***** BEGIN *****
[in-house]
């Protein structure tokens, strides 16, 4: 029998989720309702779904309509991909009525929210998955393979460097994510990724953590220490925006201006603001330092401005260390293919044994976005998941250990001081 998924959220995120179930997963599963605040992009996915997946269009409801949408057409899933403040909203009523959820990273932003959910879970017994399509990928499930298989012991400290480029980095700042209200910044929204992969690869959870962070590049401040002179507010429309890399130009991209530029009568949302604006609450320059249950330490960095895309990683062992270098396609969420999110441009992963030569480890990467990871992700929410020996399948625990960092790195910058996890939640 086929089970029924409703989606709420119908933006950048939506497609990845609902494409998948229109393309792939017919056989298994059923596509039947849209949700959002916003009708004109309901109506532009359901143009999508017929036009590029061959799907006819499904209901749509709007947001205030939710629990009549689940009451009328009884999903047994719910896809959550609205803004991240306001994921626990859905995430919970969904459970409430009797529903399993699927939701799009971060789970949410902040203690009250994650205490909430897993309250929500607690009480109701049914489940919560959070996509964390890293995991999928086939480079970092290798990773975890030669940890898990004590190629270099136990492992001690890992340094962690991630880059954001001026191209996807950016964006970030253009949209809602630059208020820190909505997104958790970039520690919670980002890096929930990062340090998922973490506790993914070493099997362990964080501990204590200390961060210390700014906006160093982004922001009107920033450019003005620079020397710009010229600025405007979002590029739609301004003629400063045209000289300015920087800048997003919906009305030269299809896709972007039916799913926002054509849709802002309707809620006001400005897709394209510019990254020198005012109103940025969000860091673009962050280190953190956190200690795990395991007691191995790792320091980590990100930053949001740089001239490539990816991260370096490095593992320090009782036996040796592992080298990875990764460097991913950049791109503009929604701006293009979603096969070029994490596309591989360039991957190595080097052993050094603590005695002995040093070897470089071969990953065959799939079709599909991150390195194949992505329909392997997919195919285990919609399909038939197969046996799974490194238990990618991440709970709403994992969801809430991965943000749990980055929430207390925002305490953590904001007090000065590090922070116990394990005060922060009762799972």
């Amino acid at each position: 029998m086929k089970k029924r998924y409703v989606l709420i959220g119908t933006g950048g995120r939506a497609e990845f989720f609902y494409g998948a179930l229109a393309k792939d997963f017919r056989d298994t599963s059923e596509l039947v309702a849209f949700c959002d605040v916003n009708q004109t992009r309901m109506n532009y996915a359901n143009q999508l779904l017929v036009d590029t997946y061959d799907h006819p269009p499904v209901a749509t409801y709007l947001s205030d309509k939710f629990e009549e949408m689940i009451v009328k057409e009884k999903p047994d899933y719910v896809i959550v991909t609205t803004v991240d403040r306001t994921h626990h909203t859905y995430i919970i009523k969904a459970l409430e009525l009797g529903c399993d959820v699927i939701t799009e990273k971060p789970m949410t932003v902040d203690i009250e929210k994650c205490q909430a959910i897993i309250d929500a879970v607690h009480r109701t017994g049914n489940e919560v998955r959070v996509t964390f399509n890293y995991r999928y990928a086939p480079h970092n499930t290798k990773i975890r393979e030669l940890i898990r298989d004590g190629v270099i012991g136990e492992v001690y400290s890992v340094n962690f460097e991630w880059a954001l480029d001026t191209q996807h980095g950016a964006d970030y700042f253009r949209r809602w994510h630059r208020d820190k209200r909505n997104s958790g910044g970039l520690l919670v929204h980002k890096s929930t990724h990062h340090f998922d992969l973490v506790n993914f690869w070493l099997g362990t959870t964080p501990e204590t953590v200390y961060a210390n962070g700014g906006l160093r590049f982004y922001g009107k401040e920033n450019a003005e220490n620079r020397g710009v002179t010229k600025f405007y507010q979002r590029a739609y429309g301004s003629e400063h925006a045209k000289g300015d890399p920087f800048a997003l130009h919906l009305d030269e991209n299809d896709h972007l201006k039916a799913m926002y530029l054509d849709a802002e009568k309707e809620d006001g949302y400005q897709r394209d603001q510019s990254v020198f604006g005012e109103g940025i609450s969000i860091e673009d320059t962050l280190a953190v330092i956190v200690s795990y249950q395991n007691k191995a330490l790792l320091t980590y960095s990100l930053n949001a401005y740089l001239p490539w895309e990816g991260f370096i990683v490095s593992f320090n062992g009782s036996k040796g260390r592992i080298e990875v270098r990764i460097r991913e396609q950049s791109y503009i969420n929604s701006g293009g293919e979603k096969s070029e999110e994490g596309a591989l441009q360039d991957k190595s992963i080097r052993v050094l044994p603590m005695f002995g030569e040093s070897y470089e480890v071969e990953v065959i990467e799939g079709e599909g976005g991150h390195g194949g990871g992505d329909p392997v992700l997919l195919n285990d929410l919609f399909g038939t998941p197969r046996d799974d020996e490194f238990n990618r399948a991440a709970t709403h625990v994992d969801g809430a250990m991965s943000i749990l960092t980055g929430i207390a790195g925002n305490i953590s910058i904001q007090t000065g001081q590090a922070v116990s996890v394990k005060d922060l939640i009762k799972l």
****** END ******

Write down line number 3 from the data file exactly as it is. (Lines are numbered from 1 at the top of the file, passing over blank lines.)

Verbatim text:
């Amino acid at each position: 029998m086929k089970k029924r998924y409703v989606l709420i959220g119908t933006g950048g995120r939506a497609e990845f989720f609902y494409g998948a179930l229109a393309k792939d997963f017919r056989d298994t599963s059923e596509l039947v309702a849209f949700c959002d605040v916003n009708q004109t992009r309901m109506n532009y996915a359901n143009q999508l779904l017929v036009d590029t997946y061959d799907h006819p269009p499904v209901a749509t409801y709007l947001s205030d309509k939710f629990e009549e949408m689940i009451v009328k057409e009884k999903p047994d899933y719910v896809i959550v991909t609205t803004v991240d403040r306001t994921h626990h909203t859905y995430i919970i009523k969904a459970l409430e009525l009797g529903c399993d959820v699927i939701t799009e990273k971060p789970m949410t932003v902040d203690i009250e929210k994650c205490q909430a959910i897993i309250d929500a879970v607690h009480r109701t017994g049914n489940e919560v998955r959070v996509t964390f399509n890293y995991r999928y990928a086939p480079h970092n499930t290798k990773i975890r393979e030669l940890i898990r298989d004590g190629v270099i012991g136990e492992v001690y400290s890992v340094n962690f460097e991630w880059a954001l480029d001026t191209q996807h980095g950016a964006d970030y700042f253009r949209r809602w994510h630059r208020d820190k209200r909505n997104s958790g910044g970039l520690l919670v929204h980002k890096s929930t990724h990062h340090f998922d992969l973490v506790n993914f690869w070493l099997g362990t959870t964080p501990e204590t953590v200390y961060a210390n962070g700014g906006l160093r590049f982004y922001g009107k401040e920033n450019a003005e220490n620079r020397g710009v002179t010229k600025f405007y507010q979002r590029a739609y429309g301004s003629e400063h925006a045209k000289g300015d890399p920087f800048a997003l130009h919906l009305d030269e991209n299809d896709h972007l201006k039916a799913m926002y530029l054509d849709a802002e009568k309707e809620d006001g949302y400005q897709r394209d603001q510019s990254v020198f604006g005012e109103g940025i609450s969000i860091e673009d320059t962050l280190a953190v330092i956190v200690s795990y249950q395991n007691k191995a330490l790792l320091t980590y960095s990100l930053n949001a401005y740089l001239p490539w895309e990816g991260f370096i990683v490095s593992f320090n062992g009782s036996k040796g260390r592992i080298e990875v270098r990764i460097r991913e396609q950049s791109y503009i969420n929604s701006g293009g293919e979603k096969s070029e999110e994490g596309a591989l441009q360039d991957k190595s992963i080097r052993v050094l044994p603590m005695f002995g030569e040093s070897y470089e480890v071969e990953v065959i990467e799939g079709e599909g976005g991150h390195g194949g990871g992505d329909p392997v992700l997919l195919n285990d929410l919609f399909g038939t998941p197969r046996d799974d020996e490194f238990n990618r399948a991440a709970t709403h625990v994992d969801g809430a250990m991965s943000i749990l960092t980055g929430i207390a790195g925002n305490i953590s910058i904001q007090t000065g001081q590090a922070v116990s996890v394990k005060d922060l939640i009762k799972l």